The Heartland Expressway has been a vision for nearly three decades. The goal was to create a four-lane highway connecting Denver to Rapid City in order to stimulate economic growth in the Heartland.
On June 23, the Heartland Expressway board held its annual meeting in Torrington, to discuss the progress made and what’s coming in the next phase.
“We are currently awaiting the actual start of the construction on the next phase, which has been approved, bid out and all of the environmental done,” said Deb Cottier, Nebraska Northwest Development Corporation and Heartland Expressway board treasurer.
This phase will be to convert the two-lane highway from Alliance, south on Highway 385 to the L62A junction, otherwise known as the Bayard turn off, into a four-lane.
“It’s actually what they call a two-plus-two,” Cottier said. “In other words, they are taking the two existing lanes and adding two more lanes to create a four-lane divided highway.”
“The other thing that we are very excited about is that there are additional funds available now and new road building processes through what is referred to as the Transportation Innovation Act,” Cottier said.
The act, known as LB960, created additional revenue that is dedicated to new highway construction. The bill also implemented a more cost-effective and efficient way to build highways, called design-build, which is a project delivery system used in construction where the design and construction is contracted by the same company.
Funds are also dedicated to a matching fund for cities and counties.
“Ultimately it helps the counties and communities, but it also then doesn’t further deplete the overall highway fund,” Cottier said.
The potential financial impact from LB960 is $450 million to fund roads and highways.
Cottier said, “The first priority for those new funding streams will be the existing expressway system in Nebraska.”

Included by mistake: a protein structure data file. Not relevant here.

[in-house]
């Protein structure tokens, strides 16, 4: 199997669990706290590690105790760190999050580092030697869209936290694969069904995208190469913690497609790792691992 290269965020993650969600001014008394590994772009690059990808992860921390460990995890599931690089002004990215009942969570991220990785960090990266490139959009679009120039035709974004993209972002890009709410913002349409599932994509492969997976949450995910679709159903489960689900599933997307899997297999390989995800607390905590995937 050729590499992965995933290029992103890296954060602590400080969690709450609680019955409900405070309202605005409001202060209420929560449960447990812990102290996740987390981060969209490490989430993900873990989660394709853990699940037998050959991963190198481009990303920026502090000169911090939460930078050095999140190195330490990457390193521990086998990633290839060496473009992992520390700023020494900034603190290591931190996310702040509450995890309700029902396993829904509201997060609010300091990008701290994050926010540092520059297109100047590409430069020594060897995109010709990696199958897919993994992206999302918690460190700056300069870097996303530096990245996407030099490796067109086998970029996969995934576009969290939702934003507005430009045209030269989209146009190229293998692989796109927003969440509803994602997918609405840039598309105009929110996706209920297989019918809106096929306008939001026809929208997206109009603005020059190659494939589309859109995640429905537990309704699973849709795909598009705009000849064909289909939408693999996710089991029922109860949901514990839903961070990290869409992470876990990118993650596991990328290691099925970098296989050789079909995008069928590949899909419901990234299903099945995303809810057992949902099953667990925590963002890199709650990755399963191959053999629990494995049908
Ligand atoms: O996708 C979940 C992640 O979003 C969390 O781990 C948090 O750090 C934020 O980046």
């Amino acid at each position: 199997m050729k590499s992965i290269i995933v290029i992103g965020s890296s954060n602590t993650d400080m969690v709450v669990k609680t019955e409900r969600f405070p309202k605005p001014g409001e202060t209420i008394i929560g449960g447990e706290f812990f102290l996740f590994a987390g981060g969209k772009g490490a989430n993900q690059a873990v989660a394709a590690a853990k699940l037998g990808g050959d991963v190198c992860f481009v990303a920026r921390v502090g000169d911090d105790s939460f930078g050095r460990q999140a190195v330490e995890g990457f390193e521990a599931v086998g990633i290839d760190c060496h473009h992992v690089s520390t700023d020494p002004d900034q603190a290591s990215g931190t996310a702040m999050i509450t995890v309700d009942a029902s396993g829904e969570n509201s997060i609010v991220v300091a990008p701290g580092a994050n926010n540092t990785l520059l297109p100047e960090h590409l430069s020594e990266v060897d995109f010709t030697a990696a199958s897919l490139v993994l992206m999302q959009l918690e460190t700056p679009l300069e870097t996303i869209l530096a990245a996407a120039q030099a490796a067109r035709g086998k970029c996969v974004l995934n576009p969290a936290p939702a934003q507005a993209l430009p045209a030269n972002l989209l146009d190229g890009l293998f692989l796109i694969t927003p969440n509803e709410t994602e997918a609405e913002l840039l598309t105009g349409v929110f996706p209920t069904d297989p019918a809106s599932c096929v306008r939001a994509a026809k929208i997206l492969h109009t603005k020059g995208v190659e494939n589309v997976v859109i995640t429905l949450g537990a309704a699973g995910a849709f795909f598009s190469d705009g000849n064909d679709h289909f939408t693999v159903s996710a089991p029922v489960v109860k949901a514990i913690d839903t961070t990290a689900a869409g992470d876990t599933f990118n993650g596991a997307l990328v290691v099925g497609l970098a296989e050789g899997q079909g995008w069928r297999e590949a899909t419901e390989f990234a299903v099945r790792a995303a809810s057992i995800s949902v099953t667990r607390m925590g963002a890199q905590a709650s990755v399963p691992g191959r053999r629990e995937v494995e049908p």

Legislation, passed 20 years ago, decided that any community of 10,000 or more, should be connected to the interstate highway system by a four-lane highway.
“There are parts of that system across the state that have languished since,” Cottier said. “The funding mechanism will take care of those highway issues first, but the important piece to remember, is because the Heartland Expressway is a federally designated high priority corridor, it also qualifies for those funds.”
Kyle Schneweis, Nebraska Department of Roads (NDOR) Director, implemented a better process for individuals and organizations to have an opportunity to provide input on how NDOR selects which roads are going to be built when.
“The new director saw very quickly that there needed to be a new process, by which NDOR got input from the public,” Cottier said. ”The most exciting piece of that, as an economic developer, is to include criteria that looks at the economic impact of the project. What happens when you build it? Will that create the opportunity for a community to attract, keep and expand a business? Therefore improving their economy? That’s really been the basis of the Heartland Expressway project from day one.”
The board believes that improving the highway transportation infrastructure will allow communities to better capture business that is passing them by. It will also attract new business from those who took a different route because of interstate or four-lane highways.
At the end of 2009, Heartland Expressway became a member of the Ports-to-Plains 10 state alliance, which is devoted to creating an economic development corridor from Canada to Mexico.
“The Ports-to-Plains Alliance plans and hosts a fly-in to Washington, D.C., every year. We go to D.C. along with our partners from the 10 state region, and we speak to every senator and congressperson who will make an appointment with us from those 10 states,” Cottier said. “That’s our opportunity to continue to push for what we believed was important to be included in the highway bill.”
The Heartland Expressway Association, in conjunction with Ports-to-Plains, was able to include most of their important issues addressed in the new FAST Act which was signed into law on December 4, 2015.
“We think this is a very important year and a very good year for measurable progress in Nebraska,”Cottier said. “We just only hope that they’re going to be turning dirt pretty quick up in Alliance.”
Construction on Highway 385 is expected to begin within the next 30 days and to be completed over the course of the next two years.